- Previous Member of the Month
- Posts: 5220
- Joined: 01 Mar 2015, 14:43
- Favorite Author: Anne Bishop
- Currently Reading: The Dark Tower, Books 1-3
- Bookshelf Size: 438
- Reviewer Page: onlinebookclub.org/reviews/by-bluemel4.html
- Latest Review: "Severed Threads" by Kaylin McFarren
- Reading Device: B00JG8GOWU
- fav_author_id: 6086
Momlovesbooks wrote: In an ER environment, the doctors and nurses are unable to spend the time necessary to get to the root of the problem.
I agree with @Momlovesbooks and others that it is difficult in an ER environment not to be frustrated with a young man like Jeremy. He used the ER so frequently he saw the same doctor/ nurse combination. That rarely happens unless you are a frequent visitor. He did not have a primary physician until after he started going to the heath clinic. Add to that the sheer volume of people seen on a regular basis in an ER and the short amount of time the doctor has to speak with the patient, it makes sense that Gloria and Dr. Sneeker would not be as empathetic towards him as his primary care physician. Plus going to the ER is a nerve wrecking experience in general.
I did feel bad for Jeremy. I wished the entire time he was being fat shamed that he could have stood up for himself. Even if his mother had said something it would have made the situation less hurtful for Jeremy.
I also found it odd that no one made the connection between his emotional triggers and asthma/ overeating. Then again, Jeremy did not really open up and share his negative experiences with others.
"Life is a journey, not a destination" --Ralph Waldo Emerson
Latest Review: "Severed Threads" by Kaylin McFarren
- Posts: 21
- Joined: 26 Apr 2016, 11:56
- Bookshelf Size: 14
- Reviewer Page: onlinebookclub.org/reviews/by-veda.html
- Latest Review: "Antique Mirror" by D.F.Jones
Momlovesbooks wrote:I believe that someone who has never had to deal with certain issues, can't fully relate to the person having to go through it. In an ER environment, the doctors and nurses are unable to spend the time necessary to get to the root of the problem.
I totally agree, my brother was overweight most of his childhood, and my mother used to cook us healthy home made food but my brother would often go to his friends house to eat candy, pizza ,and other junk food because it was not allowed at our house. He used to be made fun of a lot and would be hurt and angry when people made fun of him or made a comment about his weight. No one bothered to find out why he was eating junk food. It came back to emotional eating and doing what his peers were doing. As a teenager, he changed, started working out and is now lean and fit but that was a personal choice that he made.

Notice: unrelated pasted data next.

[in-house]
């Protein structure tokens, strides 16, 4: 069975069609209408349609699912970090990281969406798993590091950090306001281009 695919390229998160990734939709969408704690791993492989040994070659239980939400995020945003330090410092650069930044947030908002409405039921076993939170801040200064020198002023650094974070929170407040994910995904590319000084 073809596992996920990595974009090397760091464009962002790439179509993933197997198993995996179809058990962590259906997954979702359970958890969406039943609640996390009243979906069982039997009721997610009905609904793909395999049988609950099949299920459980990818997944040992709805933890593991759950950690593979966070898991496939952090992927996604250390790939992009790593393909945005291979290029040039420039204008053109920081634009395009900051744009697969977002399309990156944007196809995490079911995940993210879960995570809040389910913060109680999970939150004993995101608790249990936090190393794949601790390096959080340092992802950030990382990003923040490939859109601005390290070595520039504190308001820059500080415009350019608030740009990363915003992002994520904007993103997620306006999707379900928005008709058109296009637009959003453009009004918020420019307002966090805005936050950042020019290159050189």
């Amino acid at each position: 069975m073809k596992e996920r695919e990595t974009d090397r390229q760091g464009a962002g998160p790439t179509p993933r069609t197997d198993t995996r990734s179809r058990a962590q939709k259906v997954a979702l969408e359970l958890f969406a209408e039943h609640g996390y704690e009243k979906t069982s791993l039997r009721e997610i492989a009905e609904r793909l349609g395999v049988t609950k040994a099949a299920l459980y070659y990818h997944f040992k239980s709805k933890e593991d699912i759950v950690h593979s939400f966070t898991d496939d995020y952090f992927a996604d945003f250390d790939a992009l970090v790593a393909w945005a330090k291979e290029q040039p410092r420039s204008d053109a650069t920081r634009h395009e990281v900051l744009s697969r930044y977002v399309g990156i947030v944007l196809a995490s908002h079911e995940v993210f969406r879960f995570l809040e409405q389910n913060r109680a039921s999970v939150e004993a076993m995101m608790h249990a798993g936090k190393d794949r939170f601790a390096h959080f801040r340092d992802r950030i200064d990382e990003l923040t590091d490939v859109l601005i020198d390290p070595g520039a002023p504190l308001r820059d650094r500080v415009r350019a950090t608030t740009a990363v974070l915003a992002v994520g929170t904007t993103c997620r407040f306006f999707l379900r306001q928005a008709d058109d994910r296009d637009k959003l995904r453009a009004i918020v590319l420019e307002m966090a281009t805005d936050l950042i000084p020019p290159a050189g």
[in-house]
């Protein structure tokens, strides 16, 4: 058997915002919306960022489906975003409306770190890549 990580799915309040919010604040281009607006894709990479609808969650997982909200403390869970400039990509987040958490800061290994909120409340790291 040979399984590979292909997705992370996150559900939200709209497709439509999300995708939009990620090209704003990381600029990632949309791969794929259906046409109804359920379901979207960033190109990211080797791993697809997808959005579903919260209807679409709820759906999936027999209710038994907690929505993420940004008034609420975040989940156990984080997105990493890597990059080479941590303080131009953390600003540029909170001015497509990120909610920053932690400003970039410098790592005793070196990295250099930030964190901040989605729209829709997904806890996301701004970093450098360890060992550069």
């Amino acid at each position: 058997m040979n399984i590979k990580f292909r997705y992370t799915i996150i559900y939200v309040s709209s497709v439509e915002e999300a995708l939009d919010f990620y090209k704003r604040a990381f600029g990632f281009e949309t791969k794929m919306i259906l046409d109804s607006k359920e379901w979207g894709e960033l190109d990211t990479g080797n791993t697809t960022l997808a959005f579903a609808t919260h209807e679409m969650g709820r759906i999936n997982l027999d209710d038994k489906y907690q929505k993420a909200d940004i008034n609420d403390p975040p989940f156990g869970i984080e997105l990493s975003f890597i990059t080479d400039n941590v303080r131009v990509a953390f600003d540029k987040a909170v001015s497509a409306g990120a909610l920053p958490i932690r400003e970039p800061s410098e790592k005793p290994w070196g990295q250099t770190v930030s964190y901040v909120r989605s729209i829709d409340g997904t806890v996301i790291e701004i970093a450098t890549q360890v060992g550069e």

Latest Review: "Antique Mirror" by D.F.Jones
- Posts: 459
- Joined: 17 Sep 2013, 15:38
- Currently Reading: White Cargo
- Bookshelf Size: 1028
- Reviewer Page: onlinebookclub.org/reviews/by-paliden.html
- Latest Review: "Justified Anger" by Jennifer Colne
TeaAndSpooks wrote:No, I do not think that the majorities of nurses and doctors can totally relate to their patients, especially in this instance. Losing weight isn't easy, and for some reason people in the medical field seem to think its just dieting and exercise. Emotional trauma, stress, anxiety, depression and environment all plays a HUGE role in a person's overall health (I speak from experience. I was heavily abused a few years ago and I put on 50 pounds because of it. It has been a huge fight to try to lose it...)
I relate with Jeremy on that level. It's not easy. And the fact that most (at least, all the doctors that I have met and seen) doctors think it is makes it even harder and more discouraging.
I agree with you, and I can relate to this. In my experience, doctors simply view it as another case and can't relate or empathize at all.
Latest Review: "Justified Anger" by Jennifer Colne
- Gravymaster of Bookshelves
- Posts: 37103
- Joined: 27 Aug 2014, 02:02
- Favorite Author: Seanan McGuire
- Favorite Book: As many as there are stars in the sky
- Currently Reading: Late Eclipses
- Bookshelf Size: 986
- fav_author_id: 3249
bluemel4 wrote:I agree with @Momlovesbooks and others that it is difficult in an ER environment not to be frustrated with a young man like Jeremy. He used the ER so frequently he saw the same doctor/ nurse combination. That rarely happens unless you are a frequent visitor. He did not have a primary physician until after he started going to the heath clinic.
Sadly, that's due a lot to the health care system. The amount of people who can't afford basic coverage is ridiculous.
But I do have to interject that he was in a lot for his asthma, which happens regardless of primary care, or weight.
Yes, his weight exacerbated his asthma, but I doubt it caused it. If the author meant for his weight to have brought about his asthma, than I think the mark was missed
"The world is full of magical things patiently waiting for our senses to grow sharper."
- Posts: 1475
- Joined: 02 Apr 2016, 09:52
- Favorite Book: <a href="http://forums.onlinebookclub.org/shelve ... 4468">Scam Prevention</a>
- Currently Reading: A Roadmap To Career Success
- Bookshelf Size: 508
- Reviewer Page: onlinebookclub.org/reviews/by-vermont-reviews.html
- Latest Review: "Book Blueprint" by Jacqui Pretty
- Reading Device: B00IKPYKWG
Gravy wrote:What I thought was odd about the interaction with these doctors was the fact that Jeremy seemed to suffer a lot from emotionally triggered asthma, and while that would still be negatively impacted by his weight, it would happen regardless, and I felt that they (including the fat slayers) should have noted it. If for no other reason than to show that being bullied can hurt more than just what is physically/emotionally done.
I also thought it was clever that his asthma was triggered by stress/emotion, because a lot of people don't realize it can be.
Very good I felt the same way as I read the story.
Latest Review: "Book Blueprint" by Jacqui Pretty